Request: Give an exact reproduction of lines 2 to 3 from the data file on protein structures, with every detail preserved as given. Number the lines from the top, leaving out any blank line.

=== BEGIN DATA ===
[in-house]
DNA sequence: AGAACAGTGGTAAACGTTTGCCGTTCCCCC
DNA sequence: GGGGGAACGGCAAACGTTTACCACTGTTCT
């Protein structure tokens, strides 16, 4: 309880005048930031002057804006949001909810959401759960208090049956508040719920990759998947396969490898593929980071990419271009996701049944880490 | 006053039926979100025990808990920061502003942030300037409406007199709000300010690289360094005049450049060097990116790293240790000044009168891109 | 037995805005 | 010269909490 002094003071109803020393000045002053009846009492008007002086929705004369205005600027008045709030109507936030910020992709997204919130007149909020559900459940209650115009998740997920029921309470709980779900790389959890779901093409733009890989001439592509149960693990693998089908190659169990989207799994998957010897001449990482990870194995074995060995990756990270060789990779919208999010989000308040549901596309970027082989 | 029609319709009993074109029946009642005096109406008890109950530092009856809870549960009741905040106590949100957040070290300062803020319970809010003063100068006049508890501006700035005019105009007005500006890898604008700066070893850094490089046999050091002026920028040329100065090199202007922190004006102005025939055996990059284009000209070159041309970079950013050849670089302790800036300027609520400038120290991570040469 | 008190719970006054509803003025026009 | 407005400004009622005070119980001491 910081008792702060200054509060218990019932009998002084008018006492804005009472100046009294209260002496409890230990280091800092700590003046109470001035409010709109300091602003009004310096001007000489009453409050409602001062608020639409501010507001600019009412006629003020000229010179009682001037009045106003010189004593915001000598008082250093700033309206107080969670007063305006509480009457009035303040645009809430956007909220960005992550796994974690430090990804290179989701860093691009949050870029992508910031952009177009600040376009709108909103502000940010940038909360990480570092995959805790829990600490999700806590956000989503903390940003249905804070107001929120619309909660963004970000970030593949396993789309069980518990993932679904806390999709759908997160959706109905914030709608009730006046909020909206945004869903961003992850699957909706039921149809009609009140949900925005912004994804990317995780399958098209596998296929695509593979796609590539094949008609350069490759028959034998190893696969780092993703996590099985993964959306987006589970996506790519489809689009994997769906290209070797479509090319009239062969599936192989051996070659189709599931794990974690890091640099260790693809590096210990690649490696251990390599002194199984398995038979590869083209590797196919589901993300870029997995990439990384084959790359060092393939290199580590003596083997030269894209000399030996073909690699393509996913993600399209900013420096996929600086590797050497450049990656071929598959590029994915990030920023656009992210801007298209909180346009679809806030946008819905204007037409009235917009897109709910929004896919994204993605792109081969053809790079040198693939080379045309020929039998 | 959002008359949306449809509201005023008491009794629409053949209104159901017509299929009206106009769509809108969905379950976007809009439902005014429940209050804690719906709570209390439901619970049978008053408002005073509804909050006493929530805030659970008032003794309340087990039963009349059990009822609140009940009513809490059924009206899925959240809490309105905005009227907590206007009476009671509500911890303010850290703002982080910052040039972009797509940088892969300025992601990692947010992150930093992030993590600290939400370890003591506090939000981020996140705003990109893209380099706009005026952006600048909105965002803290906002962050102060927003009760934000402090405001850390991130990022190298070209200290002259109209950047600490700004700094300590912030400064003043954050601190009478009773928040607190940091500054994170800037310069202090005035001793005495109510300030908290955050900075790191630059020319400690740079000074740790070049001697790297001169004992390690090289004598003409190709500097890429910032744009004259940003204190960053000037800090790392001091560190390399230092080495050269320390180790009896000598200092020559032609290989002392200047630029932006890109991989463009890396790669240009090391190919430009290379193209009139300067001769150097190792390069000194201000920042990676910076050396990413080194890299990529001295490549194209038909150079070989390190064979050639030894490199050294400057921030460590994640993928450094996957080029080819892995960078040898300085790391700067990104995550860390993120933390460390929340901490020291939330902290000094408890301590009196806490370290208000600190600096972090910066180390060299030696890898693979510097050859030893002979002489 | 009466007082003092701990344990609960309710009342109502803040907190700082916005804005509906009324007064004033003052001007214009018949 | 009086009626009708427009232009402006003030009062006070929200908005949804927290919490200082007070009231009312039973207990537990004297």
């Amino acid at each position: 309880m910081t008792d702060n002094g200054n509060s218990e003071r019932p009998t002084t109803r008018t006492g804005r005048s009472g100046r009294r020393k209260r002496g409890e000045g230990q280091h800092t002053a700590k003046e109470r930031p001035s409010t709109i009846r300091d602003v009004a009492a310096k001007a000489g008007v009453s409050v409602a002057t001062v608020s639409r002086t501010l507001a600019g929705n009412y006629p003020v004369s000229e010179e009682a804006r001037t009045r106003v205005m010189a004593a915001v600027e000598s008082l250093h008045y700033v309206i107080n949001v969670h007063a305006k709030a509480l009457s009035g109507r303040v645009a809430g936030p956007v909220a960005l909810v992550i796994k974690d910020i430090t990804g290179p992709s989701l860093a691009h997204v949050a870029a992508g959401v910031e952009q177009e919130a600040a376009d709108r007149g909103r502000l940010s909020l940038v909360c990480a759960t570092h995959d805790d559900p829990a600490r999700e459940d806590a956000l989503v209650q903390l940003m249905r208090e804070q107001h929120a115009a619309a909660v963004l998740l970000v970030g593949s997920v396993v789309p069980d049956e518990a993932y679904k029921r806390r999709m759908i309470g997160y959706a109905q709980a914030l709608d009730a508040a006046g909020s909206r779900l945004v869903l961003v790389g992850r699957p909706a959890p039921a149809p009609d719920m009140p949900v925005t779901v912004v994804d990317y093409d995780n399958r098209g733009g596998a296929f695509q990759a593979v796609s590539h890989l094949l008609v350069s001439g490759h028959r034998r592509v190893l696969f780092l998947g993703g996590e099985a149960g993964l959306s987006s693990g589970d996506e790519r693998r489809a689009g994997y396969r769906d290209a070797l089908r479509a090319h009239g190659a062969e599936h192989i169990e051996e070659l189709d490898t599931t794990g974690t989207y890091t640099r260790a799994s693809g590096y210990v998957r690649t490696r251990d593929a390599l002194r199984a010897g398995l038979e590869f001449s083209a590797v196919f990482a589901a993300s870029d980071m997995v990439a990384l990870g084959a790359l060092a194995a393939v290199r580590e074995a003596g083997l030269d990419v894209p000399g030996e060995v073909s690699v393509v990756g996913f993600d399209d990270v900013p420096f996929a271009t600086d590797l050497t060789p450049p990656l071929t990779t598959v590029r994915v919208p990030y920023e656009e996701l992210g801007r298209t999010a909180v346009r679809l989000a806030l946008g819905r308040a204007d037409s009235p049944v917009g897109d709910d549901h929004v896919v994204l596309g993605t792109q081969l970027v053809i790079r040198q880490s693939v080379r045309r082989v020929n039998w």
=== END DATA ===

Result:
DNA sequence: AGAACAGTGGTAAACGTTTGCCGTTCCCCC
DNA sequence: GGGGGAACGGCAAACGTTTACCACTGTTCT